The Privacy BlogPrivacy, Security, Cryptography, and Anonymity

Jan/17

25

Do you use any of the worst passwords of 2016?

Password sticky 123456

It is time to talk about passwords again. They are like the seatbelts of the security world. There are many more exciting security tools but few are as important to keeping you safe from the risks you encounter day to day.

Splash Data recently released their list of the most common passwords from 2016 based on over five million stolen and leaked credentials.

Clearly things have improved and password requirements and gotten more stringent because the winner is no longer 1234, which has dropped to #11. It is now 123456! Second place goes to that perennial favorite “password” and we see12345 in third place.

Rather than showing how stupid people are I think this shows just how many passwords we are asked to create, keep track of, and change. I have over 1500 passwords right now. Asking humans to create, manage, and remember unguessable and unique passwords for all those sites is absurd. Humans tend to fall back on a couple of strategies. Some people have one good password that they use on all of their important websites, and a really simple one for all the other websites. Other people will create a simple pattern for generating passwords for each site like adding a word to the name of the site. The password for Facebook might be “fluffy3Facebook!” and Wells Fargo might be “fluffy3WellsFargo!”. Those would pass most tests for length, capitalization, numbers, and special characters, but if an attacker was able to discover one of them they could easily guess all the others. Random passwords are the gold standard but long random passwords are very hard to remember. Pass phrases can make long passwords memorable but it is still very hard to remember a thousand of them without resorting to a simple pattern.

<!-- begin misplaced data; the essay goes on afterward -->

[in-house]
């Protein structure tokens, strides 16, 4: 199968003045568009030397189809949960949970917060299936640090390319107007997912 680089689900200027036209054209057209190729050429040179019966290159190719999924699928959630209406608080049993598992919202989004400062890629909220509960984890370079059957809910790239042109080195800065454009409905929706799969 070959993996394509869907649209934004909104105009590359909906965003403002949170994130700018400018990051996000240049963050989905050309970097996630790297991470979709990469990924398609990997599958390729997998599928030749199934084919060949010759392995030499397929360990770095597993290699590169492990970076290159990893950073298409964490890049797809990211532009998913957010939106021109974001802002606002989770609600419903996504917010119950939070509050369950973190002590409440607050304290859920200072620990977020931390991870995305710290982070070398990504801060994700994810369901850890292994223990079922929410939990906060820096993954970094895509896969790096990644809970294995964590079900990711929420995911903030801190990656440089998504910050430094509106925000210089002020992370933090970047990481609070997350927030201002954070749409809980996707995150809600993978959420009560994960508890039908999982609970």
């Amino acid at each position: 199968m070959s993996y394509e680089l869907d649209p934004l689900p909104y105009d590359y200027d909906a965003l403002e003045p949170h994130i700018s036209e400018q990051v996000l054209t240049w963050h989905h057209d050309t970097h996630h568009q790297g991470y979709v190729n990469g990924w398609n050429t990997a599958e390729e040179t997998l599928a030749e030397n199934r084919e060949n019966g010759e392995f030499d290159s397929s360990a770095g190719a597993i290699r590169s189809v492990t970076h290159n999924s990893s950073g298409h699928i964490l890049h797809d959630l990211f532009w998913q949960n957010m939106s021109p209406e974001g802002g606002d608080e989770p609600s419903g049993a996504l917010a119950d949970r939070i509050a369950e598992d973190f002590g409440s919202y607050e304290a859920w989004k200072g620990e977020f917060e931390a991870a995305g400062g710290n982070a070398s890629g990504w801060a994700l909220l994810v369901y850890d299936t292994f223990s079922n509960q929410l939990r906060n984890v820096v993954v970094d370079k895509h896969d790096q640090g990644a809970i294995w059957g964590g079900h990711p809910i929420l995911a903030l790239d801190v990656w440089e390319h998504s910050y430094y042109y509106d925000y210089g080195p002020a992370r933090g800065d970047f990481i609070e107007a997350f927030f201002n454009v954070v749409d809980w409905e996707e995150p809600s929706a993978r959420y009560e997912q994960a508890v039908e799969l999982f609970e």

My suggestion is to use a password managers (also called password vaults) like 1Password, Dashlane, or LastPass. Any of these will store all of your passwords, make them securely available across your devices, and automatically fill them in on web forms. They will also generate long random passwords for you, which you never need to bother trying to remember. For example, a typical password for me would be “kGAg2{MgHm8[cvrG7WE=“ which is very strong.

I do still need to remember one password, the one that secures the passwords in the vault. That is where the pass phrase really shines. That one memorable phrase protects all the impossible to remember unique and strong passwords. That phrase could be something like “H8 it when Fluffy poops on the rug, but love him all the time!” which is easy to remember, very hard to guess, and you only need one.

If you do just one thing for your security this year, get a good password manager and start changing all of your passwords to be strong and unique every time you go to a site.

For the curious, here is the full list of the 25 most common passwords:

  • 123456
  • password
  • 12345
  • 12345678
  • football
  • qwerty
  • 1234567890
  • 1234567
  • princess
  • 1234
  • login
  • welcome
  • solo
  • abc123
  • admin
  • 121212
  • flower
  • passw0rd
  • dragon
  • sunshine
  • master
  • hottie
  • loveme
  • zaq1zaq1
  • password1

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10 comments

  • Chris Ciabarra · January 30, 2017 at 3:36 pm